Wednesday, January 6, 2010

Vog once again blankets Big Island ~ No visible lava on the flow fields last night ~ A prediction for the viewing area

(Vog as it looks from my home this morning. Click on any image on this page for a larger size)

Portions of the Island of Hawaii and a broad area extending offshore are covered by thick volcanic haze, or vog, this morning. Windless conditions have not begun to dissipate any of it as of this posting.

The map above is the Hawaii Volcanoes National Park current sulfur dioxide conditions These instruments and animated map show just how the magma degassing fumes are spreading out in all directions at this time. This site maps only localized fumes, the vog actually spreads for hundreds of miles. Winds will likely push these fumes in one direction later today. What direction these winds come from will adversely affect all communities downwind. Forecasters are calling for light and variable winds today and tonight, which will likely cause these voggy conditions to continue and also spread to all Hawaiian Islands.

Light and variable breezes at the Halema’uma’u Crater are sending the gas plume straight up for 2000 feet this morning: Kilauea crator cam:

Magma pressure monitors placed on top of Kilauea Caldera and the Pu’u O’o crater are showing a small amount of inflation occurred in the last 24 hours at both sites but may be stalling and deflating at the Pu’u O’o at the moment; as the graph below indicates:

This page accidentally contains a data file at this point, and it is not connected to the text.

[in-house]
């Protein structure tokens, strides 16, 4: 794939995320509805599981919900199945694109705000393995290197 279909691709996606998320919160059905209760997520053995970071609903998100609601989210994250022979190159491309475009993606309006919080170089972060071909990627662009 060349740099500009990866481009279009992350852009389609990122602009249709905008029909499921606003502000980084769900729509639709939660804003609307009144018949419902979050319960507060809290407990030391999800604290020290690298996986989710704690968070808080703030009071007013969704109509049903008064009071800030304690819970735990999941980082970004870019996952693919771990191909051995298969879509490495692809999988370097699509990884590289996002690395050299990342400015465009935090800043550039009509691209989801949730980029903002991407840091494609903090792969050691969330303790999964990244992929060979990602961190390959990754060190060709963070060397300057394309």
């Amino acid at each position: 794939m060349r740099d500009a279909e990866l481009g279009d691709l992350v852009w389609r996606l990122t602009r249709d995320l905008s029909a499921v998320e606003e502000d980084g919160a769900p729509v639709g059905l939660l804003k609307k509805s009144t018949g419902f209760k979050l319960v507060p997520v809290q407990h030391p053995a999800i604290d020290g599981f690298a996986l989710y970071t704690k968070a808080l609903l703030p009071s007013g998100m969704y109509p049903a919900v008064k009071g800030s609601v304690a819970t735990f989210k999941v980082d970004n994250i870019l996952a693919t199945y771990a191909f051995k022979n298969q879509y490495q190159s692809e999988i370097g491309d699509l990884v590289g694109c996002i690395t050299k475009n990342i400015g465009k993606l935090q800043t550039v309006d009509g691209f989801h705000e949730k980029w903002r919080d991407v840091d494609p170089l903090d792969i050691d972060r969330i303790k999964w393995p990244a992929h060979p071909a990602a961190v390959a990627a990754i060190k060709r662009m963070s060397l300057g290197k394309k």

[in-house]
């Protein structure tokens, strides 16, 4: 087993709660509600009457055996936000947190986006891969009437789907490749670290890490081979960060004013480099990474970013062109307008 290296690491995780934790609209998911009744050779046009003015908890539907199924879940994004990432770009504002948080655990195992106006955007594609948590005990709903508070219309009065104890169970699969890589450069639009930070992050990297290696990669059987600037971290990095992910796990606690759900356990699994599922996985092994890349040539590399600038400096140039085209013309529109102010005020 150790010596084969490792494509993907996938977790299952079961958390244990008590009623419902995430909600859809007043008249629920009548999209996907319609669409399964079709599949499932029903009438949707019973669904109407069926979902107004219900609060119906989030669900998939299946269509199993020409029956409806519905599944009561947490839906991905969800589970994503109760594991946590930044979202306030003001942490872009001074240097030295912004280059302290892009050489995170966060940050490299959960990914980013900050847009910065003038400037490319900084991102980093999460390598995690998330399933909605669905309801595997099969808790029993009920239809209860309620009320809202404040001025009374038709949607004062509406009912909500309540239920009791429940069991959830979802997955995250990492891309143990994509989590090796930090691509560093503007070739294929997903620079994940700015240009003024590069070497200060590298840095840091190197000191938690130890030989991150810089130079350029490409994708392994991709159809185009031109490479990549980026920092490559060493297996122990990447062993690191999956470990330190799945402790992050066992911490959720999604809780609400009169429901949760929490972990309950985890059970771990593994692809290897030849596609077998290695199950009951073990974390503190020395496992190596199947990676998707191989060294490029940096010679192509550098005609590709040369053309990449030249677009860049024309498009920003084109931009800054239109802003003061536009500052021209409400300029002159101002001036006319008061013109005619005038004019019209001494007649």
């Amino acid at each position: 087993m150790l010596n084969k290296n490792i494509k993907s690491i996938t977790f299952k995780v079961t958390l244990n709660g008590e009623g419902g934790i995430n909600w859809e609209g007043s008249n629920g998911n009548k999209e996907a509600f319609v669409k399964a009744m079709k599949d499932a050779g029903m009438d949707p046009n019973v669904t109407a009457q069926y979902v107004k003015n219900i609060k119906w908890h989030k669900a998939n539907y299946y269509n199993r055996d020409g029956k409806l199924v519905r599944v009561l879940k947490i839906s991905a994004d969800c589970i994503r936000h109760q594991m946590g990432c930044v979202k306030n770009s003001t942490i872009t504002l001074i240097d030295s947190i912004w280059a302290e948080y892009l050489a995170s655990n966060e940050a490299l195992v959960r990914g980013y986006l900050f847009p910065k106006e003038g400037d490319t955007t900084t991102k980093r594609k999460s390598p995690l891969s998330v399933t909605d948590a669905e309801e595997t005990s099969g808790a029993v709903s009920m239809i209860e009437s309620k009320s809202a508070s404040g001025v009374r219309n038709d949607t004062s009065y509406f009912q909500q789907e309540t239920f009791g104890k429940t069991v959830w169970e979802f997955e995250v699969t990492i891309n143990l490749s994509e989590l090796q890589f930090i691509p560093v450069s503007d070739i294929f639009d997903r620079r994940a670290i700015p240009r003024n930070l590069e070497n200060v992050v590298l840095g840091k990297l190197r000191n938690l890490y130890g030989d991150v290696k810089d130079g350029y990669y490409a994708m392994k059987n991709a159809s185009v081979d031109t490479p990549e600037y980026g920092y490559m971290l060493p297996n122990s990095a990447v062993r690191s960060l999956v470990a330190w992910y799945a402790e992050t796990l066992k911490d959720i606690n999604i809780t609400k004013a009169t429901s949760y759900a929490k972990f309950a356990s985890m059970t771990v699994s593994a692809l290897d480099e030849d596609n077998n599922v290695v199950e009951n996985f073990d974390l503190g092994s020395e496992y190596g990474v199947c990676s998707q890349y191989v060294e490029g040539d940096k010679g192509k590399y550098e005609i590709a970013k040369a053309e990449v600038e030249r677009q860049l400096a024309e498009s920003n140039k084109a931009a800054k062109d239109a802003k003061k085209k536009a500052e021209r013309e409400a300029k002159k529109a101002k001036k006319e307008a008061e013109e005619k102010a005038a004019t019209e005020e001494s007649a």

The Pu`u O`o is the current eruptive zone on the mountain, so deflation there could indicate a lessening or cessation of lava flowing down the lava tubes to the Waikupanaha ocean entry site. There is always a possibility that inflation returns to this site today. It takes about twelve hours for newly pressurized lava to reach the Waikupanaha ocean entry.

County of Hawaii lava viewing area:
When combining all the above information it appears that there will likely be none, or very little, visible molten lava or ocean entry lava plumes to be seen today and tonight. The viewing area may be open anyway, as it was last night, but not likely to delight visitors wanting to see the Big Island getting bigger.

Weather forecasts for tomorrow, Thursday the 7th, call for a brief return of Trades Winds. Should active lava return to the coastal viewing area tomorrow, then Thursday night there would be a possibility of seeing lava and having the viewing area be open as well. Check my blog tomorrow morning after 11:00 AM for a new assessment. If there is a radical change in lava pressure I may add an edit to this report later today.

One last note: Lava glowing from inside the Halema’uma’u Crater vent was visible last night. If you are in the area of Hawaii Volcanoes National Park tonight drive down to the Jaggar museum and walk out to their overlook and see this for yourself. (Assuming it is not too voggy there)

Phone the lava viewing hotline after 3:00PM @ 961-8093 for each days open-or closed announcement

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